Why Every Attorney Should Own Ethereum
First an update on Bitcoin.
I've written about how Bitcoin is coming for all currencies as global central banks enter the competitive devaluation Olympics. (They may get together and have a massive coordinated devaluation at some point, Bretton Woods-style, in order to pay off all their debts. In the mean time, they'll all lie about wanting to have a strong currency while doing everything they can to devalue theirs.)
For those who are in on the gag, Bitcoin, as the world's hardest currency, keeps looking better and better. Indeed, it can be though of as a reserve currency for individuals and entities that don't want to have their purchasing power tied to central bank fail-upwards technocrats who ran out of ideas some 70 years ago and have but one lever to pull.
There have been some significant examples of this, including technology firm Microstrategy which bought 21,454 Bitcoin (worth $250 million) on August 11, 2020. It's up over 67 percent since then.
Bitcoin Performance over Microstrategy Holding Period
Those opposed to cryptocurrencies will undoubtedly point to the two order of magnitude gain in Bitcoin from $200 to $20,000 over the 2015 to 2017 time period and then the crash back to $3,000. Yes, that was a retail investor mania and should have been sold. Three years later we have had significant regulatory advances and the very beginning of institutional investment. And yes, it will remain highly volatile.
In my writings on cryptocurrencies, I've predicted that heads would really explode when central banks started to hold Bitcoin as part of their reserves.
It's already happened.
At the end of October, Iran announced that it would be licensing 1,000 Bitcoin miners and would add part of the Bitcoin earned to its central bank reserves. This is a really smart move. Iran has one of the lowest energy costs in the world due to its huge reserves of oil and gas. Energy is the largest input into Bitcoin mining. Secondly, it allows Iran to avoid U.S. sanctions.
Like Iran, most Americans will want to avoid the U.S. "sanction" of a devaluing currency, which is sure to come.
Existential Risks for the Legal Services Industry
Whereas Bitcoin is the reserve currency of choice for discerning investors, Ethereum is the hedge of choice for anyone in the legal services industry.
As I've written, the legal services industry has been undergoing some significant disruption and it's going to get convulsive as nonlawyer ownership of law firms becomes widespread. Another change that could send the disruption into overdrive is the widespread adoption of smart contracts.
In short, these are contracts that pay when certain performance has been met or when certain events transpire. Almost all transactions could shift to a smart contract format. You can think of a smart contract as "programmable money". The money gets funded and when the criteria are met, the funds get released.
Where are the lawyers in this equation? Good question. Most of them can be replaced by boilerplate language that is programmed into the contract.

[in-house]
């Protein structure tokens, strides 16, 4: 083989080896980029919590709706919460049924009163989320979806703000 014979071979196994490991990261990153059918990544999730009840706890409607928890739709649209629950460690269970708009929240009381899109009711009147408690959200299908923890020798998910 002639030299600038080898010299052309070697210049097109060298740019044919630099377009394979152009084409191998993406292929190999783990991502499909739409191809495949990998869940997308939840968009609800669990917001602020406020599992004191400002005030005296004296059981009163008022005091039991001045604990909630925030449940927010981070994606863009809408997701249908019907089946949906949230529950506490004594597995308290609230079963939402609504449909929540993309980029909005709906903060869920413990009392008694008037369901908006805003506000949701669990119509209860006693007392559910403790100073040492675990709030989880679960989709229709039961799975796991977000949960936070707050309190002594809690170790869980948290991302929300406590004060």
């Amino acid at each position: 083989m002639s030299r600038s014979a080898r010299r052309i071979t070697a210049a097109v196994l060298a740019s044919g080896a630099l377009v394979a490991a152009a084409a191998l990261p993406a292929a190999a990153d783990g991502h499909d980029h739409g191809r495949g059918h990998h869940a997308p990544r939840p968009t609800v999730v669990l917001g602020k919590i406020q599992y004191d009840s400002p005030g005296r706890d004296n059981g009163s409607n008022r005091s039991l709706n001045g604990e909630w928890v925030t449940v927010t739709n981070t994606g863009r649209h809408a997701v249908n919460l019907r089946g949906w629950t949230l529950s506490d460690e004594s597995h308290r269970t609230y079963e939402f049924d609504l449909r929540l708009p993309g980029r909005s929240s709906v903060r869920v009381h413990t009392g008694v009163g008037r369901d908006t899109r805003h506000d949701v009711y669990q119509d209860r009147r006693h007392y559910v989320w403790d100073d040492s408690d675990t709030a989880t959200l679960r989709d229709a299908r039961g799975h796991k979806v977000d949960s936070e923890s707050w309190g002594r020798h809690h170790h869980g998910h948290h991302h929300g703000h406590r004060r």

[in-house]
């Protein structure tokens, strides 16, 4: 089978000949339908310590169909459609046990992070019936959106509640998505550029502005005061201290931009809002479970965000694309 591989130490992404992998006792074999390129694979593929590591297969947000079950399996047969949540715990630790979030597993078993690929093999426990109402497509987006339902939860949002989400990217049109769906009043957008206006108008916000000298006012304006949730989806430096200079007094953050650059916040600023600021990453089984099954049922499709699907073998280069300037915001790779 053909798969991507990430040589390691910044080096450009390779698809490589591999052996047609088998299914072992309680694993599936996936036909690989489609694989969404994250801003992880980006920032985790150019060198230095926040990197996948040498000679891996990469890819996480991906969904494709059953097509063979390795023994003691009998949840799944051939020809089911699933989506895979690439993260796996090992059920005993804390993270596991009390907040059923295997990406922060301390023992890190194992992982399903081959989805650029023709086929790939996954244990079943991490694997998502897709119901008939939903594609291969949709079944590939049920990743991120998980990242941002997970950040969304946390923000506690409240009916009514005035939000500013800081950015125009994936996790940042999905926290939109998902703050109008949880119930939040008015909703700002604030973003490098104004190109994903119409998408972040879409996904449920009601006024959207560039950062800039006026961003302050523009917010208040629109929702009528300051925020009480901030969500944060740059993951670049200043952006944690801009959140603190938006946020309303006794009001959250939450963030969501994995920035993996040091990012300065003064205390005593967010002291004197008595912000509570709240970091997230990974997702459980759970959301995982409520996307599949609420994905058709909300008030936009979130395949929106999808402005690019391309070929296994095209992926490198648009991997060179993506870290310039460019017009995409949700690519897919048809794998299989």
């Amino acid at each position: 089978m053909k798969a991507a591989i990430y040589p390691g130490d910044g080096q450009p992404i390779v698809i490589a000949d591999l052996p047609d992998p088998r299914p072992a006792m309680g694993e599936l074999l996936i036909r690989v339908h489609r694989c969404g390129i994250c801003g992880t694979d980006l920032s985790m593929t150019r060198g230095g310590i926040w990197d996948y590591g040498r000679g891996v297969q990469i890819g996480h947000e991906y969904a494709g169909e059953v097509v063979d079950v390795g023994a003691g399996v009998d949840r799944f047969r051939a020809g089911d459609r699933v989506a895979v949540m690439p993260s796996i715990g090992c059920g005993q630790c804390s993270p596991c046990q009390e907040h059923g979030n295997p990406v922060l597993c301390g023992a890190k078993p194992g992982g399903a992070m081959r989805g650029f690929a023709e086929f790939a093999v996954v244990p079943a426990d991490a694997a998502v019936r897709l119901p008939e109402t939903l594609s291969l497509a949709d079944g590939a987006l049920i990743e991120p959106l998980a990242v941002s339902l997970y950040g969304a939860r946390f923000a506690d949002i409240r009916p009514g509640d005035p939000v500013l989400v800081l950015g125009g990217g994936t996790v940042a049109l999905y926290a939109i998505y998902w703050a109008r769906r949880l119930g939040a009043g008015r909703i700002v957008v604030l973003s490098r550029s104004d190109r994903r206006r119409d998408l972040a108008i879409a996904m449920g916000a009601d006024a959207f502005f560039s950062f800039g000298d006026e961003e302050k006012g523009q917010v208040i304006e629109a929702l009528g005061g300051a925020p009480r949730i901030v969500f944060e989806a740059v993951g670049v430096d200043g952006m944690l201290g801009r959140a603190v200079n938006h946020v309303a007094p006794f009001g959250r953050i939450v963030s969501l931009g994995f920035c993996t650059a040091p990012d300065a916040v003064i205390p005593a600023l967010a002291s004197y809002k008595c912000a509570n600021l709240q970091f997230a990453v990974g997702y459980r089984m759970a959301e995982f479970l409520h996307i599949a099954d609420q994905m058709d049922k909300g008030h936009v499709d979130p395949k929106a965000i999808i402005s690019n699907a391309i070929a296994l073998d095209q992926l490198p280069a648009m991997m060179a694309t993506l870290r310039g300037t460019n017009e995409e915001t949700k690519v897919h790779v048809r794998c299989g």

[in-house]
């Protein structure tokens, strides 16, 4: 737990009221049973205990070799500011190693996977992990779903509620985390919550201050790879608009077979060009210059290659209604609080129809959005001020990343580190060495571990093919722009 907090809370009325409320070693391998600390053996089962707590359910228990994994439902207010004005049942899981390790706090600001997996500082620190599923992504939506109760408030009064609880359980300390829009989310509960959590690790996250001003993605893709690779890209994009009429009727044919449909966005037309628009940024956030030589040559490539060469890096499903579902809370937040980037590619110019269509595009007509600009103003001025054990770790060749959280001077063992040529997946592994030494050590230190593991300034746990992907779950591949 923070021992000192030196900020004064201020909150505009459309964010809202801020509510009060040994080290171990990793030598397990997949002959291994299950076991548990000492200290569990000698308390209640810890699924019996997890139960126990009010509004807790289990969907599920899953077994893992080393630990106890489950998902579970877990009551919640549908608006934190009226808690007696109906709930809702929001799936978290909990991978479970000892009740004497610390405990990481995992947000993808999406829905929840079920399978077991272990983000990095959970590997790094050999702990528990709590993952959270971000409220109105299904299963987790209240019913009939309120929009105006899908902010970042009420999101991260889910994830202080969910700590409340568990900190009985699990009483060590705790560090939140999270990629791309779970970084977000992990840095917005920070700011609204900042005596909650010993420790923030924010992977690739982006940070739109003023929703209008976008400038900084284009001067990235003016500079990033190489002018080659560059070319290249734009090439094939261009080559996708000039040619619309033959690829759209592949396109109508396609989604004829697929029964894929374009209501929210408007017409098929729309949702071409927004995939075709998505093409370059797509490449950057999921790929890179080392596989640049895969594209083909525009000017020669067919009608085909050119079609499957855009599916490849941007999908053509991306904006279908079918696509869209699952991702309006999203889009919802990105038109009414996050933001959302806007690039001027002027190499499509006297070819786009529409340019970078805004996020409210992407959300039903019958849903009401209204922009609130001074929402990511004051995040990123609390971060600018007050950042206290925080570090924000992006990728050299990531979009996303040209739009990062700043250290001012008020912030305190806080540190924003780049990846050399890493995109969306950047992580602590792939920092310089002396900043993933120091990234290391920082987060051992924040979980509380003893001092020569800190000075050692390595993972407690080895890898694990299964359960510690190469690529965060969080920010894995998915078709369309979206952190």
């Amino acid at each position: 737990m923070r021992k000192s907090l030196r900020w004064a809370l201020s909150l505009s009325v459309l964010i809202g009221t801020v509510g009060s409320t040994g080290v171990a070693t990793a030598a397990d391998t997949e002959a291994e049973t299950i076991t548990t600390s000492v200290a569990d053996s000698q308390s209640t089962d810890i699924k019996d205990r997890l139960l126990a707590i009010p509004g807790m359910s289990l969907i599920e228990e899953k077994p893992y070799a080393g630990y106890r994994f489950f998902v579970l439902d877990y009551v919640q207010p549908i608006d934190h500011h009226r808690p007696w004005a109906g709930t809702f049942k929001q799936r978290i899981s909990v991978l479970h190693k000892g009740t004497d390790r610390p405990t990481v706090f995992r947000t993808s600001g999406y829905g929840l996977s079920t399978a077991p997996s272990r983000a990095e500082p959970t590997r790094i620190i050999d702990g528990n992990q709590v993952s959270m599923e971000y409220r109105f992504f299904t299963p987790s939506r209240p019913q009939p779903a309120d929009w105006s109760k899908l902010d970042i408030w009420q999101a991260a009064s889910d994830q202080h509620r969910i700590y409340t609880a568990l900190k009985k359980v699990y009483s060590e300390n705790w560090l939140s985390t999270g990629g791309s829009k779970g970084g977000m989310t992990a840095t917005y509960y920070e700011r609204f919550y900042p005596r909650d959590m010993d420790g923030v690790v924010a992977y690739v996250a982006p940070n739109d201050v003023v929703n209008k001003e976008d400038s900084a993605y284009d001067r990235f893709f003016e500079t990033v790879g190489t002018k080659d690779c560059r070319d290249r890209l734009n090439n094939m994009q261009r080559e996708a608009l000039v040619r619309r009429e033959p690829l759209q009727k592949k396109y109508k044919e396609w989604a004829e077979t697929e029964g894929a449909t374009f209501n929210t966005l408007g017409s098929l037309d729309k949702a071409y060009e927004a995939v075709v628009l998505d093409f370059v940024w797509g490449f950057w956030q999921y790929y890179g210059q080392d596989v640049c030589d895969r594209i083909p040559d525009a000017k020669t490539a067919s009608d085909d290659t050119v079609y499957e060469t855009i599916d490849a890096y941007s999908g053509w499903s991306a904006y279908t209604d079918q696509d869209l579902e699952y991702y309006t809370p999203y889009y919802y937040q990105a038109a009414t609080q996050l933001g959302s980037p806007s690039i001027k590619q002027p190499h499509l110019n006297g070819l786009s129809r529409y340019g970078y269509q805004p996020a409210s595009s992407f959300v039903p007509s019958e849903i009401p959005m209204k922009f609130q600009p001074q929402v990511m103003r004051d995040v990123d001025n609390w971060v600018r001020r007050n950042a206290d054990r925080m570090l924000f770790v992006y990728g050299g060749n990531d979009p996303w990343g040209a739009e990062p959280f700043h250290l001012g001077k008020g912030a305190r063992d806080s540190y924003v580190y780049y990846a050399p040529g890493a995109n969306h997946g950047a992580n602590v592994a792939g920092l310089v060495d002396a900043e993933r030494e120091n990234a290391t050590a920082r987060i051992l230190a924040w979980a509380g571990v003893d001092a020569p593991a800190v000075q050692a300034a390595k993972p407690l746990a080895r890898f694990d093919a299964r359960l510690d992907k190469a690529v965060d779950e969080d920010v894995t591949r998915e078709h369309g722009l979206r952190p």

Think about title search in real estate transactions. This typically costs around $1,000 to $2,000. Once this is on the blockchain, the entire title search industry will disappear.
Paying that much for title search is already ridiculous. (The last time I refinanced my house, my bank tried to charge me $2,000 for a title search despite the fact that I had financed the house with them originally and still lived in it!) No one will weep for any middleman who is just adding transaction costs and no value.
Title search will become trivial and will cost 20 cents, as it will only require one line of code.
Software is eating the world. That's been true for 20 years. Ethereum is software, and it is coming for the transactional world. (See this simple introduction to Ethereum.)
If you are in the legal services industry, you need to think deeply about your business and where you add value. In the mean time buying some Ether is a good way to hedge the existential risk to the industry.
There will be tremendous opportunities for new firms and business models and a lot of money will be made as the world transitions to a blockchain future. However, many firms will not make it as the steady erosion of transactional business shifts to the blockchain.
In a world where trust of all institutions is disappearing, a trustless way to transact will be desired by all parties. Ethereum is the app for that.
Ethereum has just hit escape velocity. While the long-term prospects point to order of magnitude gains, forty to 50 percent drawdowns will be the norm along the way. I believe it is appropriate to own Ethereum, it should only be a small portion of an investors risk assets, not their entire asset base. (Thus a two percent risk asset position would be one percent of a total portfolio divided equally between risk assets and conservative assets.)
NOTE: Nothing in this blog post should be considered individual investment advice. If you need investment advice, please email Jack Duval at email@example.com or call 845.605.1007.